Jan. 17, 2019 By Nathaly Pesantez
A new school is rising in Long Island City as part of the sprawling Hunters Point South development.
Officials and local parents held a groundbreaking ceremony today for the four-story elementary school long in the works at 2nd Street between 56th and 57th Avenues.
The school, with an address of 1-35 57th Ave., will seat 612 students from pre-kindergarten through the fifth grade, and is expected to open in September 2021.
The state-of-the-art school will be fully air-conditioned and accessible, and includes an outdoor ground level playground. Standard features like a library and “gymnatorium” are also part of the design.
Work on the school comes after the School Construction Authority first filed plans with the Department of Buildings for the site in the beginning of 2018.
The school is situated within what is known as “Parcel F,” a vacant lot that makes up one of the seven blocks in the city’s 30-acre Hunters Point South development. The lot is also gearing up to see a large residential tower after developers were officially announced for the project in 2017.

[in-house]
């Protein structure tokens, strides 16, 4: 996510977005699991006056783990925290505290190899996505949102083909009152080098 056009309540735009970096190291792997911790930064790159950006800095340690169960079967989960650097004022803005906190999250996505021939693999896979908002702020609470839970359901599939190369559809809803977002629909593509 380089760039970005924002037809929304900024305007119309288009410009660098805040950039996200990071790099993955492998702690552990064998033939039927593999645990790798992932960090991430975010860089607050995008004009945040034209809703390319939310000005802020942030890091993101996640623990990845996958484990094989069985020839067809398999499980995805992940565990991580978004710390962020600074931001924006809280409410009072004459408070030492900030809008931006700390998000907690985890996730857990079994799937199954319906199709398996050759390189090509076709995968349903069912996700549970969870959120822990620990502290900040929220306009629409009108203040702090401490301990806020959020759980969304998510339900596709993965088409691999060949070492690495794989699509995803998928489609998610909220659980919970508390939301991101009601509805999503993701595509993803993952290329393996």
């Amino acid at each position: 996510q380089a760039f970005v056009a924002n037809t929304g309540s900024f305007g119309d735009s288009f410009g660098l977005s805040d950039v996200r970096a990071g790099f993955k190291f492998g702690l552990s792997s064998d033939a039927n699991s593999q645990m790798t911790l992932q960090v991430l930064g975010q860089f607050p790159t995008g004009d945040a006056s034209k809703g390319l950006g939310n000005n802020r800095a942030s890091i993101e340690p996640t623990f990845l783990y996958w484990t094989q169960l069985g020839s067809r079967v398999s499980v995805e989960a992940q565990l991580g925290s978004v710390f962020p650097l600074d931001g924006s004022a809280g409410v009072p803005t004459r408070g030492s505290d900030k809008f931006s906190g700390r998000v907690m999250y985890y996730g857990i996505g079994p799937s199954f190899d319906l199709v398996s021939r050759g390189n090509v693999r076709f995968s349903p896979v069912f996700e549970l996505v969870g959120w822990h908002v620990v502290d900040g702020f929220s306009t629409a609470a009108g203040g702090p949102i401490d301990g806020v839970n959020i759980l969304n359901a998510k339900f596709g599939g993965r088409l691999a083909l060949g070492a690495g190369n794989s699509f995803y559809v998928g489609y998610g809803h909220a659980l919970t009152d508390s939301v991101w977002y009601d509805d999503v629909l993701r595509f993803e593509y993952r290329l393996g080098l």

The school marks the third to form part of the development, with one school, the Hunters Point Campus, completed in 2013 and another elementary school underway at 54th Avenue. Further north, the community is served by P.S./I.S. 78.
But the school couldn’t come soon enough, as local leaders and parents rejoiced in the groundbreaking and cited current overcrowding in the neighborhood.
“Over the last decade, Long Island City has experienced a building and baby boom, and our community desperately needs more schools to keep up with growth,” said Council Member Jimmy Van Bramer, adding, “This is a great victory for our community, but also just the start.”
The school, once completed in two years time, will immediately seat students of P.S. 384, a new “incubator” school temporarily operating within a Court Square building.
P.S. 384 began accepting kindergarteners in the 2018 school year that would have otherwise gone to the P.S. 78, which was at the brink of capacity.
The arrangement initially called for the overflow of kindergarteners to head to an incubator school in Woodside in an plan that saw massive backlash.